Years ago, our Taoist group joked, “Be bored again”. This was the Taoist version of the Christian “Be born again” slogan. No wonder attendance was light! A fine line does exist between boredom and contentment. To be sure, I often slip back and forth across it playing the shakuhachi flute (google [Blowing Zen, One Mind One Breath]).
The curious thing about boredom is that we are tempted to blame ‘out there’ for causing the boredom we feel ‘in here’. One key step toward self-understanding took place when I realized the boredom I felt was my fault. That helped me contend less with reality, i.e., what is vs. what I want. Happily, accepting responsibility neutralizes blame. As chapter 8 observes, He alone does not contend, Hence, there is no blame. Nevertheless, biological instinct clamors denial… “It’s not my fault” we feel.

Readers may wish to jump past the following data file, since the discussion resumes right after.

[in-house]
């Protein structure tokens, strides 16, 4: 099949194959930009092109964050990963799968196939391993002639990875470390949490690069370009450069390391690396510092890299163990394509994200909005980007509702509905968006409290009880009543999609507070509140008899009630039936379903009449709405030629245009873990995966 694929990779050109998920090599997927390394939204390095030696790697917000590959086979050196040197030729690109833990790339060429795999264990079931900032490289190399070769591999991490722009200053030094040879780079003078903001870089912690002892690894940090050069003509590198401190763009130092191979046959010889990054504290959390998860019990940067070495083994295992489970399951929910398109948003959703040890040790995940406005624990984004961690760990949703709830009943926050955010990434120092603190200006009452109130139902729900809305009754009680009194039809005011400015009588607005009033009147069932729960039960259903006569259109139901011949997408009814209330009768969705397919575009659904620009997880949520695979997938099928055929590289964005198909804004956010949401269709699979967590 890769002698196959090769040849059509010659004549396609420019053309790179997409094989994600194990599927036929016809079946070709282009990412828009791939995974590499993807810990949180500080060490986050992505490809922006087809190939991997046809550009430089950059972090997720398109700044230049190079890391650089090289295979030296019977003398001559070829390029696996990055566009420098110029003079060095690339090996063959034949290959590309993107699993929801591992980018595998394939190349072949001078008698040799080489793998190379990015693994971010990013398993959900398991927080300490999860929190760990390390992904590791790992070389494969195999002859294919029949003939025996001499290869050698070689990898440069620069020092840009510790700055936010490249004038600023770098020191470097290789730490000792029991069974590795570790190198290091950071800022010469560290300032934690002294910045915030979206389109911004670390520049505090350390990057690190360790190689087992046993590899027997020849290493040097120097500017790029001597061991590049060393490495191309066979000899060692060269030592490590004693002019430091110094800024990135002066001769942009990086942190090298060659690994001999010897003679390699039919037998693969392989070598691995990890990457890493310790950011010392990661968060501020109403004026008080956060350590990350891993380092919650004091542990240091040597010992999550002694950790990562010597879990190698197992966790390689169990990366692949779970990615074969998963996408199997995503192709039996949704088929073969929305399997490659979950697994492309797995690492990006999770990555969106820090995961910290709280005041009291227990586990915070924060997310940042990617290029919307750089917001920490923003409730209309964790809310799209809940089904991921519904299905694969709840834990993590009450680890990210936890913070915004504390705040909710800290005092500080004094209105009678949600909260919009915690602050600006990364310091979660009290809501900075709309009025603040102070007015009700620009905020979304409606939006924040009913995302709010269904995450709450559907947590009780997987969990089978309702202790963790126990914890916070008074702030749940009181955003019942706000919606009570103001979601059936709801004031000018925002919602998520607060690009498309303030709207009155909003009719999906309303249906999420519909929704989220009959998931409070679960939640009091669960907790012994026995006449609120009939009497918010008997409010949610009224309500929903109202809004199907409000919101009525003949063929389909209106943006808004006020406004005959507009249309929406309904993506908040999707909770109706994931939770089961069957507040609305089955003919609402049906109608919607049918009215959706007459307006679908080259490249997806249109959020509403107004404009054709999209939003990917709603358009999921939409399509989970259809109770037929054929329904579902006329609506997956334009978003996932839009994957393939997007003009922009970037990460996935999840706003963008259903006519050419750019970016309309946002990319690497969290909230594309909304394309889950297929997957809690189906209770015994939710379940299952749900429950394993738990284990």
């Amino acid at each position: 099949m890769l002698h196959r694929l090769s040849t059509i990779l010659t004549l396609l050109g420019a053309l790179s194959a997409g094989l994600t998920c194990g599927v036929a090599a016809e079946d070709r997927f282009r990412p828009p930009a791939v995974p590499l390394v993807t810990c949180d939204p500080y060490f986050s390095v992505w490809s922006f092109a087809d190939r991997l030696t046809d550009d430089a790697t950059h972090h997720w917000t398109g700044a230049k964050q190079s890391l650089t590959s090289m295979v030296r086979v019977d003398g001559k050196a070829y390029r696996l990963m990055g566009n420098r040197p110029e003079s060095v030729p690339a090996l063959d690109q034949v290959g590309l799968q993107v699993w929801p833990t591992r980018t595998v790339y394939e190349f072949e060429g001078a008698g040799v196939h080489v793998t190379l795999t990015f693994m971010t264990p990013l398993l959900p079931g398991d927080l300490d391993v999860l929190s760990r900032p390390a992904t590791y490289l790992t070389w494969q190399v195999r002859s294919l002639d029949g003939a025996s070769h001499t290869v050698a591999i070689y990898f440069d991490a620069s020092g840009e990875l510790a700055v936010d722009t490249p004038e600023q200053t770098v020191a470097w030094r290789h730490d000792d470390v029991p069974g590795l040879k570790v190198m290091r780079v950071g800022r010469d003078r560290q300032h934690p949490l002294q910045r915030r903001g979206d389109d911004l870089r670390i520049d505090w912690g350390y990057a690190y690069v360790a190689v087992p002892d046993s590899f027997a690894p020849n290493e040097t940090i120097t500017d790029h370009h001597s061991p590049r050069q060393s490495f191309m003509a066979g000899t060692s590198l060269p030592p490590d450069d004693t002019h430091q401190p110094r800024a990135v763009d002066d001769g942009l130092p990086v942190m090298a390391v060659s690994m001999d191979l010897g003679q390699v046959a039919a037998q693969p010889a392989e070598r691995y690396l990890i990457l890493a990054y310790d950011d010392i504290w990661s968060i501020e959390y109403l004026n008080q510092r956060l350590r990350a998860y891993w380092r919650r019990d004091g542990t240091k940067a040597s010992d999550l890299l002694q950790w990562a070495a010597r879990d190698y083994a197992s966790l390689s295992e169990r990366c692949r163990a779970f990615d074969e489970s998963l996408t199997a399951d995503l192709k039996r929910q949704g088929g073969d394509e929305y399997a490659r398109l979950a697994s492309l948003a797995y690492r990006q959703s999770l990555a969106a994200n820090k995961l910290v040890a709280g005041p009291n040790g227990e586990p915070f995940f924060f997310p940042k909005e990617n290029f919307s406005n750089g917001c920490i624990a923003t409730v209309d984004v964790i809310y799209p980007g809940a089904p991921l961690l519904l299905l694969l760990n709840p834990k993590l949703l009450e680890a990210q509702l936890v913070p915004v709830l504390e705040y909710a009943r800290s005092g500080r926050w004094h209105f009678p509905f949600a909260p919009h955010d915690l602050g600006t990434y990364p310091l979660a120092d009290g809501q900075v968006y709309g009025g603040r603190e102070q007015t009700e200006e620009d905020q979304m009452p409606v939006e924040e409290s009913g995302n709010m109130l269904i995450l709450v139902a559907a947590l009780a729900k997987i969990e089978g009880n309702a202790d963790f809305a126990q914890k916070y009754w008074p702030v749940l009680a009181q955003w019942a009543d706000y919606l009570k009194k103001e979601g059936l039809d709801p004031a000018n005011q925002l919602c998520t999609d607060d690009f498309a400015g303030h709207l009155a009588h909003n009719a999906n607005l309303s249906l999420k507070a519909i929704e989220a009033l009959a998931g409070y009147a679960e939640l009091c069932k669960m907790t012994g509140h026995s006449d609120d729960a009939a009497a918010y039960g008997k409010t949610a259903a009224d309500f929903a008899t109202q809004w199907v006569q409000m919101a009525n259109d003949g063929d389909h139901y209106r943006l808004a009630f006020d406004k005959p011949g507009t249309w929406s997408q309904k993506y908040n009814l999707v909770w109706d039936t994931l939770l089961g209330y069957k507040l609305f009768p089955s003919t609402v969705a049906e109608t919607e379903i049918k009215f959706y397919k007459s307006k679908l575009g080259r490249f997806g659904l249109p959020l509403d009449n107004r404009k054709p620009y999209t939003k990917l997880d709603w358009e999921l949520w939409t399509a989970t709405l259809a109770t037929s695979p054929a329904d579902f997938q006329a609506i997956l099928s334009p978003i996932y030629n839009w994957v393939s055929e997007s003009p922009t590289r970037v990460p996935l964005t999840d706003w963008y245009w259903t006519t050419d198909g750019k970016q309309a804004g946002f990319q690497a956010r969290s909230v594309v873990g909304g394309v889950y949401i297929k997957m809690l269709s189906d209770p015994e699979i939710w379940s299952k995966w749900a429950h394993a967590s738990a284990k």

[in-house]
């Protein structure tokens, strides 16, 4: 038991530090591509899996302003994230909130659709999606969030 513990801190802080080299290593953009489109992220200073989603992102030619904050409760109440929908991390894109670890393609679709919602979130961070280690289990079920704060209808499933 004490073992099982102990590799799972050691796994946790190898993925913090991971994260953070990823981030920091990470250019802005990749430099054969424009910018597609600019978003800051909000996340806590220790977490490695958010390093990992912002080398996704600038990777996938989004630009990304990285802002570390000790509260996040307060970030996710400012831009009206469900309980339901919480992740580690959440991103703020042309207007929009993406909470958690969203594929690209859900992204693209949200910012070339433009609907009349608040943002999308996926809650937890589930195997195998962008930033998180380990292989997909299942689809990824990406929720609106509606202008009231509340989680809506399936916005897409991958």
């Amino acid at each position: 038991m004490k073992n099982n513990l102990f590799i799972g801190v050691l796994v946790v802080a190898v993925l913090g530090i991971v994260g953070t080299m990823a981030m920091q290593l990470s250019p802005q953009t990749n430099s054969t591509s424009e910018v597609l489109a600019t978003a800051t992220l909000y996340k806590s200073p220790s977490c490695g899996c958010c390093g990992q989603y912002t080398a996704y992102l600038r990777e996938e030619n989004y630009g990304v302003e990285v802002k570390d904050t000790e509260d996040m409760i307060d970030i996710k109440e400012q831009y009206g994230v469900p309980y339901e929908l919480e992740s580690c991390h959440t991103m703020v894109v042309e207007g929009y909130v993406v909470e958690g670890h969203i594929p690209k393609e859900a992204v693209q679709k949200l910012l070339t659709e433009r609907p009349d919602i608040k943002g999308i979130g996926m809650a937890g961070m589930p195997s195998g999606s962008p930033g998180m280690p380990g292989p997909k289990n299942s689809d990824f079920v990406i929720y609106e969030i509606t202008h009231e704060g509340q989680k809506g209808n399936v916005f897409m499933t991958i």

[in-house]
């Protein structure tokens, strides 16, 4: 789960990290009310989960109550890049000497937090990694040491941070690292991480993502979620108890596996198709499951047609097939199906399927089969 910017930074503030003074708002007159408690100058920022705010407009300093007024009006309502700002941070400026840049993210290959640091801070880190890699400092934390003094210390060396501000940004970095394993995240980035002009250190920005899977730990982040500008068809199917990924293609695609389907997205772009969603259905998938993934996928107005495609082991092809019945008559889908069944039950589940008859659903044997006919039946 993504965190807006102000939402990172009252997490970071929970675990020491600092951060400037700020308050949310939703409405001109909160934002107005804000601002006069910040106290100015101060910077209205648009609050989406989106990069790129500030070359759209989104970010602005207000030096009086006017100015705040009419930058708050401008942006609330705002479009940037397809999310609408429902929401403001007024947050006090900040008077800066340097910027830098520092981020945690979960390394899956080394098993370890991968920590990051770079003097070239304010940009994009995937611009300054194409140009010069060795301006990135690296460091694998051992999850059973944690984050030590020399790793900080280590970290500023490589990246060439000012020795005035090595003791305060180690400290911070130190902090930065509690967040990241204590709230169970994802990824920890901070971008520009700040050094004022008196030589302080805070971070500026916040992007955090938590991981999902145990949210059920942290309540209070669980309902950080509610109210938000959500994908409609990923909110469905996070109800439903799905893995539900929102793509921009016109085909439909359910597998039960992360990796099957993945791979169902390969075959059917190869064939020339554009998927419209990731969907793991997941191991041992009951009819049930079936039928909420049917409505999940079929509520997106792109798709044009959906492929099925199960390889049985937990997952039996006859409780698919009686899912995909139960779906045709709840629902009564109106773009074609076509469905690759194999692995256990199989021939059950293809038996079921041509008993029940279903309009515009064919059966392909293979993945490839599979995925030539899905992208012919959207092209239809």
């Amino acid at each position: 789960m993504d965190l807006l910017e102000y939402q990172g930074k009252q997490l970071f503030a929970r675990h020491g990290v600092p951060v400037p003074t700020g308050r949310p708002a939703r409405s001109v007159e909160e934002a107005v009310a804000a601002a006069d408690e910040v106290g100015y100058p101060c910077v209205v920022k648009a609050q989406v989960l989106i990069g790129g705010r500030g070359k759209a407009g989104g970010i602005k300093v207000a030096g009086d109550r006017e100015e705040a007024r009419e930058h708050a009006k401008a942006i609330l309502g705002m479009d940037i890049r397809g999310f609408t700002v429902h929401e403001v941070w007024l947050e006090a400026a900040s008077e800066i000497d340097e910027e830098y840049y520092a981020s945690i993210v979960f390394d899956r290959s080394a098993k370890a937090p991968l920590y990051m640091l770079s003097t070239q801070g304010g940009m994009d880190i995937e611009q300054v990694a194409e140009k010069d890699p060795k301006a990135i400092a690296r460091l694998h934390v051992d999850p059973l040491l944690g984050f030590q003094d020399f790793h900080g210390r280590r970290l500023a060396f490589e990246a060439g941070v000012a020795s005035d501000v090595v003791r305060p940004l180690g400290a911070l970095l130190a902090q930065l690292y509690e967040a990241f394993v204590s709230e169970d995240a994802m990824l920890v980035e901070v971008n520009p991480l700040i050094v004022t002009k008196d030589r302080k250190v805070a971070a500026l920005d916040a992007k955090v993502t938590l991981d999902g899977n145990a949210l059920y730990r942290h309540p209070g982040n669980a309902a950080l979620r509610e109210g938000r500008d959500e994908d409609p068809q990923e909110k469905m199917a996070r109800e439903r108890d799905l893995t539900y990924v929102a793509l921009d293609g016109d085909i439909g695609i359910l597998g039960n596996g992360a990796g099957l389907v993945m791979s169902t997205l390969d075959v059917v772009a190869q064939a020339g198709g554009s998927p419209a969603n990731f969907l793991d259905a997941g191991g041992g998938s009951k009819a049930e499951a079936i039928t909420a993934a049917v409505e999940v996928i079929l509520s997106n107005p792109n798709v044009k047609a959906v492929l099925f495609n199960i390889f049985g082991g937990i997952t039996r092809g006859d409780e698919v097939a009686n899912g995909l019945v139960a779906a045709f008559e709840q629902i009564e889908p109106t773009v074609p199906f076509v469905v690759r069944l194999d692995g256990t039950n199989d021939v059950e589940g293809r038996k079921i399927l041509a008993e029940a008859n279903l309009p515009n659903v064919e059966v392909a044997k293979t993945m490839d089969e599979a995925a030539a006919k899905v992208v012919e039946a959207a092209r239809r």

Biology induces us to flee boring contentment and seek greener grasses. Nature can’t afford to let animals in the wild feel what chapter 33 reveals… He who knows contentment is rich. Chapter 65 tells us Mother Nature’s secret, Of ancients adept in the way, none ever use it to enlighten people, They will use it in order to fool them. Who is more adept in the way than nature? She uses biology to fool us animals into feeling that more is always better. Yet, that’s only true in the wild. I can see through life’s con game better now that I know about nature’s bio-hoodwink. Fool me once; fool me twice… eventually I get it